Monday 16 July 2018

Australian paper experiences backlash after likening cricket scandal to #MeToo movement

The comparison “cheapens” the campaign against sexual harassment, one Twitter user said.

Steve Smith
Steve Smith

By Edd Dracott and Isabel Togoh, Press Association

An Australian newspaper is facing backlash online after it likened the cricket ball tampering scandal to the #MeToo movement.

The Sydney Morning Herald published an opinion piece on Sunday entitled: “This is cricket’s #MeToo moment: a rare opportunity for complete purge” in response to the controversy.

In the piece, sports columnist Matthew Knox argued that captain Steve Smith is “no more the only ball tamperer than Harvey Weinstein was the only sexual harasser” and added that “the scandal is big enough to present cricket with a chance to cleanse itself”.

The story was written after the Australian cricket team became embroiled in a tampering row when batsman Cameron Bancroft was spotted by TV cameras rubbing a piece of tape, coated with dust from the pitch, on the ball while fielding.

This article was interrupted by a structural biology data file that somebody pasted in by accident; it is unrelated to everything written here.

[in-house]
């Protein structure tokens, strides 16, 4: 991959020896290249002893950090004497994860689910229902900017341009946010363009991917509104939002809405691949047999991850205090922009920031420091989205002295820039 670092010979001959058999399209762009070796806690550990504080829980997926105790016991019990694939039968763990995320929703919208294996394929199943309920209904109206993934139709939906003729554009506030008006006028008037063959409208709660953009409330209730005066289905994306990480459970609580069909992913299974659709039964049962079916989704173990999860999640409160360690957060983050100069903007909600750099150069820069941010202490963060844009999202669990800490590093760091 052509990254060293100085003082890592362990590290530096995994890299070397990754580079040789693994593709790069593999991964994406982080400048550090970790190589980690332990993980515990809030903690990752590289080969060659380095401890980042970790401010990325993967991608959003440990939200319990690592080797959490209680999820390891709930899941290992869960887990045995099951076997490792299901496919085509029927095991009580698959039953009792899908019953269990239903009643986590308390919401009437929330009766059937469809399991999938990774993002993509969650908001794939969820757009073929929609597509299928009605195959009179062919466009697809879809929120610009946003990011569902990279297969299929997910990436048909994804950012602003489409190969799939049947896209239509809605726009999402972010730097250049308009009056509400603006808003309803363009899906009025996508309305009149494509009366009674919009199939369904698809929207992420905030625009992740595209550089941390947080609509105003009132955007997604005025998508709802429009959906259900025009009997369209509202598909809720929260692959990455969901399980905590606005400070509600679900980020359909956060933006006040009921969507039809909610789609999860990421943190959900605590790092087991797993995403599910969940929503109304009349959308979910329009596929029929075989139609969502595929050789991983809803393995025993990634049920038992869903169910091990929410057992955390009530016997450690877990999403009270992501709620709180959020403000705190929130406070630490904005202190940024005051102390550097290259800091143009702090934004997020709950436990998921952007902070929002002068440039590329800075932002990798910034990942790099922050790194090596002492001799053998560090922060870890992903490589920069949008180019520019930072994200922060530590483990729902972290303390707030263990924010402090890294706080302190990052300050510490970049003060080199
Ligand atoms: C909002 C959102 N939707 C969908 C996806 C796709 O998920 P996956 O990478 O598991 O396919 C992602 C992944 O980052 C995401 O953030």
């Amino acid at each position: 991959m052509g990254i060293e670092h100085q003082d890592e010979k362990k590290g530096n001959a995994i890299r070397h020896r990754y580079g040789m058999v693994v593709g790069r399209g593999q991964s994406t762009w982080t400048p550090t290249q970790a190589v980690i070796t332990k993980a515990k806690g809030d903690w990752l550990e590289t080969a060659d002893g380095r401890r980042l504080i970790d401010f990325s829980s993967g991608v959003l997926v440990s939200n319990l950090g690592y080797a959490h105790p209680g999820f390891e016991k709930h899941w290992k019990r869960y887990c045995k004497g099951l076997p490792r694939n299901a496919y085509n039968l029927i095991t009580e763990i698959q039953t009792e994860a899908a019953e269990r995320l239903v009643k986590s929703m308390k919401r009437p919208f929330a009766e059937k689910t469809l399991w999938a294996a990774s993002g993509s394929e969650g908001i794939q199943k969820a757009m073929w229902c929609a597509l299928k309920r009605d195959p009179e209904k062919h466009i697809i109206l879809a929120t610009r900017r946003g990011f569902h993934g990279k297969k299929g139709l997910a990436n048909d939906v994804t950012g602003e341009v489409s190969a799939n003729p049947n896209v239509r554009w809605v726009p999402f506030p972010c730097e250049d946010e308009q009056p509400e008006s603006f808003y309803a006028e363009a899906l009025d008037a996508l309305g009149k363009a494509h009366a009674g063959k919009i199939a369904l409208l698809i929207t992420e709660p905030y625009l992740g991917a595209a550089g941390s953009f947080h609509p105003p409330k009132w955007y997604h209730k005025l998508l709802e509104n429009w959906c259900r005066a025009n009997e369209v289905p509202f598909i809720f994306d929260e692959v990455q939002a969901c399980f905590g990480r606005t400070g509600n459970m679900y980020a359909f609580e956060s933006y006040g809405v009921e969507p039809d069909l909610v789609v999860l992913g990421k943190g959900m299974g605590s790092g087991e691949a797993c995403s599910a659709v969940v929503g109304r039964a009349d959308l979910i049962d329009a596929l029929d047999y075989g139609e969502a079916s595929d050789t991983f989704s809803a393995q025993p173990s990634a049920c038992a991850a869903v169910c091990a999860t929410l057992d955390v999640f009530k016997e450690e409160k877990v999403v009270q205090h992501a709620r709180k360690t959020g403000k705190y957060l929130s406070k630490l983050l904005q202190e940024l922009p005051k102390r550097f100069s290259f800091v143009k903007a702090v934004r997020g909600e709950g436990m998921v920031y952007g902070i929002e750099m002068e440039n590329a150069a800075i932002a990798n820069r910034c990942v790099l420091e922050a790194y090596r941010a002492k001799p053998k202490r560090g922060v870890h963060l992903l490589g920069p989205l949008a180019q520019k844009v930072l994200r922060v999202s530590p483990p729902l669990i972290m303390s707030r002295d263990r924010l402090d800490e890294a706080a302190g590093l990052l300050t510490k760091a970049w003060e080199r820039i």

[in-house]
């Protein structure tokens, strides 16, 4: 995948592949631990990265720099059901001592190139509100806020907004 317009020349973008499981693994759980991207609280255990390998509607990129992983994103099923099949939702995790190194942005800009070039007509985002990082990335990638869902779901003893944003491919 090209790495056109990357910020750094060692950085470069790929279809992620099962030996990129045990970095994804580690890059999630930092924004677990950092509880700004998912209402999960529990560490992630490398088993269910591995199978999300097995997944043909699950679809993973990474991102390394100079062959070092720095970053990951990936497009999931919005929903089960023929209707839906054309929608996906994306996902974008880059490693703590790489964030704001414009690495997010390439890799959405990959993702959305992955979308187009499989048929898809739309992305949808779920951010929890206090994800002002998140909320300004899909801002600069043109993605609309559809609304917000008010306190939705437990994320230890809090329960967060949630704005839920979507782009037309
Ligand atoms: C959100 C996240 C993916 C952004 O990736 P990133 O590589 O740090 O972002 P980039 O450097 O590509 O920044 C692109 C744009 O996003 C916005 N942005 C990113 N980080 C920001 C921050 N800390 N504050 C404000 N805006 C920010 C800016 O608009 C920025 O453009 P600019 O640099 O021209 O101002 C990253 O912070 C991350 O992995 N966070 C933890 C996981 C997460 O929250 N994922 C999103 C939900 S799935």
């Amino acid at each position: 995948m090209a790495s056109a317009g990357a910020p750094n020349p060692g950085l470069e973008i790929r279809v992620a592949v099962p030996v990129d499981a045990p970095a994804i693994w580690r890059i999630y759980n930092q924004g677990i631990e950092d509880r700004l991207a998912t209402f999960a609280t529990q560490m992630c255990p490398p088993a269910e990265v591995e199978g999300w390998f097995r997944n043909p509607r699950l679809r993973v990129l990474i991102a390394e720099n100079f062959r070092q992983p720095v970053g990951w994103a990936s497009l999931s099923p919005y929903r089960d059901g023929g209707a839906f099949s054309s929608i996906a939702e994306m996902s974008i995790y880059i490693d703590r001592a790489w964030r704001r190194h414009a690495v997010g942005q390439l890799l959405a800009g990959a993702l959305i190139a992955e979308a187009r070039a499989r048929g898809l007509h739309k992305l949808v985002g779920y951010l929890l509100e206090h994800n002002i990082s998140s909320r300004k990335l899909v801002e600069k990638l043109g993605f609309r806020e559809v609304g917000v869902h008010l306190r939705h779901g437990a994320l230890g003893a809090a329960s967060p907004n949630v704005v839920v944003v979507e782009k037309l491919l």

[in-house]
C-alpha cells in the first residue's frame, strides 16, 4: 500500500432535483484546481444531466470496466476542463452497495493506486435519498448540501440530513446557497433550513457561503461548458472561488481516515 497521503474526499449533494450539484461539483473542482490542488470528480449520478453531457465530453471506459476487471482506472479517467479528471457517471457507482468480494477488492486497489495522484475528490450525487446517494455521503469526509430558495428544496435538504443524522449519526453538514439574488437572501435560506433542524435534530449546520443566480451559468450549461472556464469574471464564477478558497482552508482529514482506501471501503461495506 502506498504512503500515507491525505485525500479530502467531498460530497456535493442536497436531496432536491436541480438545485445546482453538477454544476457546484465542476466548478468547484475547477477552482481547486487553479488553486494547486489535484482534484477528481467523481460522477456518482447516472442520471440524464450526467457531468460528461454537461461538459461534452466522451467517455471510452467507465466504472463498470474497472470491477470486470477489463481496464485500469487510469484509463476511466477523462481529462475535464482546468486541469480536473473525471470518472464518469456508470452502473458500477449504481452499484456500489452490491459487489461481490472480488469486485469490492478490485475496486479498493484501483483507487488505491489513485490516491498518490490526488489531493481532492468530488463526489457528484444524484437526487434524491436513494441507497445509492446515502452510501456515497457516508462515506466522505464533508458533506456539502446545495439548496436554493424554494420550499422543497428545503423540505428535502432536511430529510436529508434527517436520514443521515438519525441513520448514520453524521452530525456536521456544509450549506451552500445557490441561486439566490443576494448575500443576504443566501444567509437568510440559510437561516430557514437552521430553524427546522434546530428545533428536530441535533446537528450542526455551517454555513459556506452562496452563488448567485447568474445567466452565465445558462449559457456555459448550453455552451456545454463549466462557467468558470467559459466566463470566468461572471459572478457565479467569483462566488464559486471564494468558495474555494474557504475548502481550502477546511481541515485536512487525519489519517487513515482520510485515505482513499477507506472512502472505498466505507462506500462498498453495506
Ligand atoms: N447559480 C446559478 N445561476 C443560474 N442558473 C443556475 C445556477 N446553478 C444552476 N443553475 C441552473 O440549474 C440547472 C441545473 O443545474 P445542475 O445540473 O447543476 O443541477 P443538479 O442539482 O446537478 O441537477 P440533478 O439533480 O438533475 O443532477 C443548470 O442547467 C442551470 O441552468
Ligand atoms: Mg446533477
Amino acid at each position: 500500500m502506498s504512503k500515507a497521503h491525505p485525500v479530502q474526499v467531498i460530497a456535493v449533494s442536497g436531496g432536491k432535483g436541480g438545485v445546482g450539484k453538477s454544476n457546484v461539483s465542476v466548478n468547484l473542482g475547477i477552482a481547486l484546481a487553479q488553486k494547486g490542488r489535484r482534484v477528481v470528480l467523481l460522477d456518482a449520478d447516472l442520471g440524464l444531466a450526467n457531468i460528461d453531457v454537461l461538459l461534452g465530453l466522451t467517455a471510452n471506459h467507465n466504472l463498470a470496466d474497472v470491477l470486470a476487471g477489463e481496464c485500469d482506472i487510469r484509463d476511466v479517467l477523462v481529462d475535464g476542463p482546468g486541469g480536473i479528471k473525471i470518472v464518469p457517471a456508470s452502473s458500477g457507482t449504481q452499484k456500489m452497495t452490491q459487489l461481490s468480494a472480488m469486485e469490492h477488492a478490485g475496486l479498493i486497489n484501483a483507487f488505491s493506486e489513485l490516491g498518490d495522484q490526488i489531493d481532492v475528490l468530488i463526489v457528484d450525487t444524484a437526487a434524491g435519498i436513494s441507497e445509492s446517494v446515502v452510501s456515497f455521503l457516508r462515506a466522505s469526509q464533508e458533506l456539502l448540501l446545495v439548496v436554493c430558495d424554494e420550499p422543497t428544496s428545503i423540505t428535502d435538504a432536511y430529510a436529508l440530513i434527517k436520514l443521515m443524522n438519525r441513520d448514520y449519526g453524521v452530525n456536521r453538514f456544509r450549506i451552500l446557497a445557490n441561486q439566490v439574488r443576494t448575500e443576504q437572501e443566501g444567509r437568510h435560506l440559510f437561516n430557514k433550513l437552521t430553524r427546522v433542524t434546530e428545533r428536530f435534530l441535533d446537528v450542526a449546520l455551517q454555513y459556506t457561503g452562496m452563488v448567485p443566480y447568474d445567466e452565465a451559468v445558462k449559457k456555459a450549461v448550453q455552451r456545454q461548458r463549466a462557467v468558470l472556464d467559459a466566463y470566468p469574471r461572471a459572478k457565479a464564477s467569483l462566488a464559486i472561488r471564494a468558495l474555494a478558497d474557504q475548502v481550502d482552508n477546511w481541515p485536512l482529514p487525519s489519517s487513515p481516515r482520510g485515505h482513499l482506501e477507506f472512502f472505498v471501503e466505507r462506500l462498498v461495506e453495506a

Twitter users have pointed out the lack of awareness in comparing the sporting scandal to the movement which highlights sexual abuse and harassment across industries.

While some called for an apology and a retraction of the article, others  criticised it for “cheapening” the #MeToo campaign.

Another Twitter user, marquelawyers, tweeted: “This is not, of course, cricket’s #MeToo moment. It may come as a surprise to some men, but violating women and cricket balls are not morally equivalent acts.”

Denham Sadler said on Twitter: “The real #MeToo: a global movement highlighting the prevalence of sexual harassment and assault.

“Cricket’s #MeToo: we put some tape on the ball.”

Smith and Bancroft later admitted to a plan to tamper with the ball in their third test against South Africa.

Press Association

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